by Sonia Livingstone
After its formal adoption by the UN Committee on the Rights of the Child on 4th February, General Comment 25 was launched on 24th March 2021. This is a game changer for children’s rights in today’s digital world.
For the child rights advocates hitherto uncertain exactly how rights offline can equally be realised online, the General Comment provides the clarity and explanation needed. For digital policymakers uncertain where children fit into ongoing debates over internet governance, AI ethics, data protection or freedom of expression, the General Comment provides the clarity and explanation needed. For the wider public keen to see children thrive in a digital world, no longer treated as the canaries in the coal mine, the General Comment provides the authority, and the road map, to bring about change. And for 1000+ children consulted around the world, and the one in three internet users under 18 for whom they spoke, General Comment 25 is the document that considered their views on a matter that affects them greatly – the digital world.
The launch gathered a large international audience to hear the experts – including children and young people – speak about the General Comment and how it mandates action from multiple stakeholders, especially the 196 States who have ratified the UN Convention on the Rights of the Child, to make the improvements now urgently needed. As Beeban Kidron, 5Rights chair, put it, the General Comment sets out
“a vision of an inclusive, secure and fair digital environment, accessible to – and designed for – all children.”
Stars of the show, the young people at the launch – both those participating live and those on video speaking the children’s version of the General Comment text – provided an eloquent reminder of just why this document is needed.
Luis Pedernera, Chair of the UN Committee on the Rights of the Child, called on participants to “make it yours” and spread it to all corners of the world, to improve children’s participation, protection, privacy and more in a digital world. Indeed, this is already happening, for on publication the General Comment was promptly recognised by the OECD, the United Nations Broadband Commission for Sustainable Development Goals, ECPAT (the Global Partnership to End Violence Against Children), the International Telecommunication Union, UNESCO, the WeProtect Global Alliance, World Childhood Foundation USA, the World Health Organization and the European Commission.
But it’s easier to say that rights offline also apply online, than it is to achieve this, and there’s many barriers to be faced. Articulating these at the launch, Shoshana Zuboff, author of Surveillance Capitalism, urged that:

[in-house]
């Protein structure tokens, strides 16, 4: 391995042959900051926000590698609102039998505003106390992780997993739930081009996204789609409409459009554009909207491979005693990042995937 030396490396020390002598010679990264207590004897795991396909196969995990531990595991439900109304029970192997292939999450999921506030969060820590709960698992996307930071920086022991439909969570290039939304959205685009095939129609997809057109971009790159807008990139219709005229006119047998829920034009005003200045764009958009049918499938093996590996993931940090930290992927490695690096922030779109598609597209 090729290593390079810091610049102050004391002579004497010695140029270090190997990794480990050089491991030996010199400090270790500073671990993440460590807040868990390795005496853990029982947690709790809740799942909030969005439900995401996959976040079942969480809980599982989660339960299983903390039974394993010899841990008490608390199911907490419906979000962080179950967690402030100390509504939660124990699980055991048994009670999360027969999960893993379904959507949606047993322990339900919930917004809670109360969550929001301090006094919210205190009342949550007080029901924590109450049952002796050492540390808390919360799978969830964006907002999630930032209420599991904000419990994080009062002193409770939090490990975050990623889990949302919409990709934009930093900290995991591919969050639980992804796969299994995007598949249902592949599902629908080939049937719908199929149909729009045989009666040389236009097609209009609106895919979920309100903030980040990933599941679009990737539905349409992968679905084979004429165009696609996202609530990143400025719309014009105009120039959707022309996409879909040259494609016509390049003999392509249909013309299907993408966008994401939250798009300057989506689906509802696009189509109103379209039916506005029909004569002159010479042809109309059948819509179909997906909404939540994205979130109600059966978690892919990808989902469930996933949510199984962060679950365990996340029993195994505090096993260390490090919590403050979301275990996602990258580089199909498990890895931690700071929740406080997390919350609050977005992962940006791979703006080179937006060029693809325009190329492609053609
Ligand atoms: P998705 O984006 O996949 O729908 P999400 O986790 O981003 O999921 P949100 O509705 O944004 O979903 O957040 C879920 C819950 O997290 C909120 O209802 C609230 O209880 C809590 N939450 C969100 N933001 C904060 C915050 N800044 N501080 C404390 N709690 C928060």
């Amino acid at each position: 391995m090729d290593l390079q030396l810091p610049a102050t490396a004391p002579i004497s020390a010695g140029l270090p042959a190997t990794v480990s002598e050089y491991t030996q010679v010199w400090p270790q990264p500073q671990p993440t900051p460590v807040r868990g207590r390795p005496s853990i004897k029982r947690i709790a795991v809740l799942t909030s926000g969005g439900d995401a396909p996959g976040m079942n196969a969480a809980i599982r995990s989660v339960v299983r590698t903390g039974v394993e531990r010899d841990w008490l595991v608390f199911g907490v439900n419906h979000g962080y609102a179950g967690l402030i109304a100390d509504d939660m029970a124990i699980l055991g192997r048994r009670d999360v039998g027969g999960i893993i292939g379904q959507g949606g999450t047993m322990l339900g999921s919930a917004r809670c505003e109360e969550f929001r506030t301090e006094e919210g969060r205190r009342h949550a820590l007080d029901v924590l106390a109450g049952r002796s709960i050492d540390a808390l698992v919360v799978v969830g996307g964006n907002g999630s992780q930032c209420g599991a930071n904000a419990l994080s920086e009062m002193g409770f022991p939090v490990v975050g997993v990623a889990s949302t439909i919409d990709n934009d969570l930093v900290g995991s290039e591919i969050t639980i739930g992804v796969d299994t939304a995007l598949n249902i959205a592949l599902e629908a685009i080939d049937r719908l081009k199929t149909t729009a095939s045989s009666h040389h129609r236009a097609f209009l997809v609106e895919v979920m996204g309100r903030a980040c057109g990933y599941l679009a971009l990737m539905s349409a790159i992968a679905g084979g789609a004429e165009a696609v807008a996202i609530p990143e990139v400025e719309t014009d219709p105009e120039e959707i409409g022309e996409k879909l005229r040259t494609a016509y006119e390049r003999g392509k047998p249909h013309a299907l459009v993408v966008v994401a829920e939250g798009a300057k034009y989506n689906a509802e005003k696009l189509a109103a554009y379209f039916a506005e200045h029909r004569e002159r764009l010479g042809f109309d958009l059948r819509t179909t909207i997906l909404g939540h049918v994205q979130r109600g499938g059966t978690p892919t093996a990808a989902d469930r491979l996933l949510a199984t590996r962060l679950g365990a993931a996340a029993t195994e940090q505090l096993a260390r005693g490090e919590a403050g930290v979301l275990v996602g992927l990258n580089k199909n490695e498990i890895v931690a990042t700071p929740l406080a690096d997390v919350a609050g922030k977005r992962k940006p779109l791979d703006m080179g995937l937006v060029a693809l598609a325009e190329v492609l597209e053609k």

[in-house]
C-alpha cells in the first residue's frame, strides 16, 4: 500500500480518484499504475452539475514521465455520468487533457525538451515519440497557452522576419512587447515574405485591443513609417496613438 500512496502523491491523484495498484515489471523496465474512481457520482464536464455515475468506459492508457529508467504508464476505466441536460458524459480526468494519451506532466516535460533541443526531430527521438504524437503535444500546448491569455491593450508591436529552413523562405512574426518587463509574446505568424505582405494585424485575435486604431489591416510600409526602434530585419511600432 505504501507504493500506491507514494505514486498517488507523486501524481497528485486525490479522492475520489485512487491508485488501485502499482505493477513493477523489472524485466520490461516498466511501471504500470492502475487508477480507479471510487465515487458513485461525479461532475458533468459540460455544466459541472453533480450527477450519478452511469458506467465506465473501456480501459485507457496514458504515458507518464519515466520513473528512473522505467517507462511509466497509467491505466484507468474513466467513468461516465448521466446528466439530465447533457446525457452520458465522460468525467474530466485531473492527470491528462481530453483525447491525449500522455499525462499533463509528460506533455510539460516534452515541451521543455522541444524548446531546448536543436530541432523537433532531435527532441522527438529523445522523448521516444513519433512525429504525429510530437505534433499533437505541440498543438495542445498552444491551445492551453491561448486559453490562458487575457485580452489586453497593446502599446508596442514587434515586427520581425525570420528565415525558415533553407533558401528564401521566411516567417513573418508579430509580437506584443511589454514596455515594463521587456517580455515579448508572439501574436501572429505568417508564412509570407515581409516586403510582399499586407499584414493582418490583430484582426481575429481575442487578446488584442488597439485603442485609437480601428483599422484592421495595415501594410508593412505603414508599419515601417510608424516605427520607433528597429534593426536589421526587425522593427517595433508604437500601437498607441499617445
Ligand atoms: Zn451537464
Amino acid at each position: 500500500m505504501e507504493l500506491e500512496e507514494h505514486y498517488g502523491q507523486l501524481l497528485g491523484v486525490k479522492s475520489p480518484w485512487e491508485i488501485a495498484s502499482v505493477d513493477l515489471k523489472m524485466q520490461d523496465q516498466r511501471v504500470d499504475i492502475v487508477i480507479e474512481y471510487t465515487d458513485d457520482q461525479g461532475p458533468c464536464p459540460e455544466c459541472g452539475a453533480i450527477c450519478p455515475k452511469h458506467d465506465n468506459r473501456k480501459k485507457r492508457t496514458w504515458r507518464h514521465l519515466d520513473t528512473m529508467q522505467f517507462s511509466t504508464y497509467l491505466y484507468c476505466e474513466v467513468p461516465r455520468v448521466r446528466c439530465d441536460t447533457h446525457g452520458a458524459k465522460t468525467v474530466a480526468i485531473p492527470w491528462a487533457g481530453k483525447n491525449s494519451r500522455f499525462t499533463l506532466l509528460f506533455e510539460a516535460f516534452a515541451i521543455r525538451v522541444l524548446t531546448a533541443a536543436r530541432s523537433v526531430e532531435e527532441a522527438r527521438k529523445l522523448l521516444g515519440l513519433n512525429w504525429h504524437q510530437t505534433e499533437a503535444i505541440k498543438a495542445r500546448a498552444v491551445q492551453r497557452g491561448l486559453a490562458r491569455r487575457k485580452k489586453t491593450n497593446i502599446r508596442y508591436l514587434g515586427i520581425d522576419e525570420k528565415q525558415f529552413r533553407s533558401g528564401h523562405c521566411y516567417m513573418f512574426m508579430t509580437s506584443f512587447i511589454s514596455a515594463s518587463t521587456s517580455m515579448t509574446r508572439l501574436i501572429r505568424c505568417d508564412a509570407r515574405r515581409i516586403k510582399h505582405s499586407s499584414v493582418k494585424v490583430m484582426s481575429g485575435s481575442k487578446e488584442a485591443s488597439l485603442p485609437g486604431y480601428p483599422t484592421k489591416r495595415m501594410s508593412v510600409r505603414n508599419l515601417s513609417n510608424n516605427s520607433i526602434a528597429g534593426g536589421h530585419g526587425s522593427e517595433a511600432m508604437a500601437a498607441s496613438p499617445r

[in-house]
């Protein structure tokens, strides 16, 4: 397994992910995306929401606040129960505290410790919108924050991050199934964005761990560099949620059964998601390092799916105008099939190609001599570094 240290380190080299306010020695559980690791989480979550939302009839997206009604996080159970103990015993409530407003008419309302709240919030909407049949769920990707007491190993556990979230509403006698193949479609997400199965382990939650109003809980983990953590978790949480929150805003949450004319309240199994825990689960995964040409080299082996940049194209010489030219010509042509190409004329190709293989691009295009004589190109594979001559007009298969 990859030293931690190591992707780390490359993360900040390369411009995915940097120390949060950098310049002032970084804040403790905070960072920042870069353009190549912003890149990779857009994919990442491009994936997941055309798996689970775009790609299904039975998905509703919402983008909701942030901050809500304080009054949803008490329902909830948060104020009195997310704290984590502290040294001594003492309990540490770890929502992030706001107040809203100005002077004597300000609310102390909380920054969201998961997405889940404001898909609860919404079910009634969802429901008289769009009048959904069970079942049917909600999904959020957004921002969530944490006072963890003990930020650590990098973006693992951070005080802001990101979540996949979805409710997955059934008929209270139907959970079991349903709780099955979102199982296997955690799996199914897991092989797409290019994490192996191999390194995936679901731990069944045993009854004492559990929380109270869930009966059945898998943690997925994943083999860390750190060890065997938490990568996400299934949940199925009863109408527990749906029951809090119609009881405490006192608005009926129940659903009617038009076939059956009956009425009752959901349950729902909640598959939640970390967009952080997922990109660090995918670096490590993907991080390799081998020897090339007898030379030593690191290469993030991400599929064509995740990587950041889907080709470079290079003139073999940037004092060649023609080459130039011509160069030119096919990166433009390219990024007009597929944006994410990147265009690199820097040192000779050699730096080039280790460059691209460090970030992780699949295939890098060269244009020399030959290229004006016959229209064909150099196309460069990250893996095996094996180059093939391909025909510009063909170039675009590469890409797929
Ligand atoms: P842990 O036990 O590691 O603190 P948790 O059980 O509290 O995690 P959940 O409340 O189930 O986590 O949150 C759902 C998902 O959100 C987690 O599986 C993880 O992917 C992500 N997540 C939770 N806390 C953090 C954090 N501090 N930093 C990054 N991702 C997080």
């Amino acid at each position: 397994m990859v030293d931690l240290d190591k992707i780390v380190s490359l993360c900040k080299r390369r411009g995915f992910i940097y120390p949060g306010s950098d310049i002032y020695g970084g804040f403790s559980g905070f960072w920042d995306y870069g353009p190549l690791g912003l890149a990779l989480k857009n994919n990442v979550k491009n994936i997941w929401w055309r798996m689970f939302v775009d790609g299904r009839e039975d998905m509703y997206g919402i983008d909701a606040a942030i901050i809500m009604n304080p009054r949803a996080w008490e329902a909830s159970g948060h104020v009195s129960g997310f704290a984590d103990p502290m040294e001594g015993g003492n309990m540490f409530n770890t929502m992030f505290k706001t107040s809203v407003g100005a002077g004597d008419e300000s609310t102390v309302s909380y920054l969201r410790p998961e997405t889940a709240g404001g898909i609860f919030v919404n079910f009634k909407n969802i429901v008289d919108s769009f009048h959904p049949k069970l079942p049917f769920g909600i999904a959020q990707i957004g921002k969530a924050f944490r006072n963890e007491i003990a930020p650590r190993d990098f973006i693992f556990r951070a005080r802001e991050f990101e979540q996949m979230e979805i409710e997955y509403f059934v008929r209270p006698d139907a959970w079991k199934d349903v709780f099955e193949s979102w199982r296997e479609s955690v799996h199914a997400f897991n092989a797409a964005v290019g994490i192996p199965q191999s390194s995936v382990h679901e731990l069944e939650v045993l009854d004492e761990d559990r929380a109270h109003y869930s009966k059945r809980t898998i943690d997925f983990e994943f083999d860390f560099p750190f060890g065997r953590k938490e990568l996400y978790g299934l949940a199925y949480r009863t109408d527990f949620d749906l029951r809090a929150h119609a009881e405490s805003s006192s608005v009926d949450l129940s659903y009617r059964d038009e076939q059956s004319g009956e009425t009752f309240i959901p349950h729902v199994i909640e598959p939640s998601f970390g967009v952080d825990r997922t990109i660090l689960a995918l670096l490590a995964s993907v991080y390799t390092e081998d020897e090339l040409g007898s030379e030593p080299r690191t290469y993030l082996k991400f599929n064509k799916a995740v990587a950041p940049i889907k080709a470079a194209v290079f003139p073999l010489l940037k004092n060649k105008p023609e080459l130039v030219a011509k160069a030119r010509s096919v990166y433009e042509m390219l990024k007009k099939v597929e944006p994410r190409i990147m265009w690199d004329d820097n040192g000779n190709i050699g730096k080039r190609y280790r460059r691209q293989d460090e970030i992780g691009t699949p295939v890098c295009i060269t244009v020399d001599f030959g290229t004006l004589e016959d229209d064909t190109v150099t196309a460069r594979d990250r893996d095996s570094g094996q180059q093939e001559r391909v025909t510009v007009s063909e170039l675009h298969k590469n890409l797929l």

“Embedding children’s rights into all things digital marks the end of the cyberspace mythos and the beginning of the future that we must fight for. It is intolerable that nearly every imaginary of this future, especially those created by our young people, leans toward the dystopian.”
Who should take action? Baroness Helena Kennedy QC, Co-Chair, International Bar Association Human Rights Institute was clear that:
“We have to call for the sector to be subject to regulation and legal standards. We must send robust message to lawmakers and lawyers that we must uphold children’s best interests.”
With children’s lives now digital by default because of the pandemic, there is no time to lose.
You can find lots more information on the 5Rights Foundation website, including explanatory notes, the children’s version of the General Comment, resources for schools and more. In particular:
- Read: General Comment No. 25 on children’s rights in relation to the digital environment
- Watch the launch (one hour webinar)
- Watch: In our own words: Young people’s version of General Comment No. 25, read out by young people (7 mins)
- Read: Our rights in a digital world: the results of the children’s consultation
- Watch: Realising children’s rights in a digital world: Sonia Livingstone at the University of Surrey (one hour webinar)
- Read: Children’s rights and the Digital Futures Commission
Professor Sonia Livingstone OBE is a member of the UNCRC General Comment’s Steering Group, and leads the Digital Futures Commission. Sonia is Professor of Social Psychology in the Department of Media and Communications at the London School of Economics and Political Science. She has published twenty books on media audiences, media literacy, and media regulation, with a particular focus on the opportunities and risks of digital media for children and young people.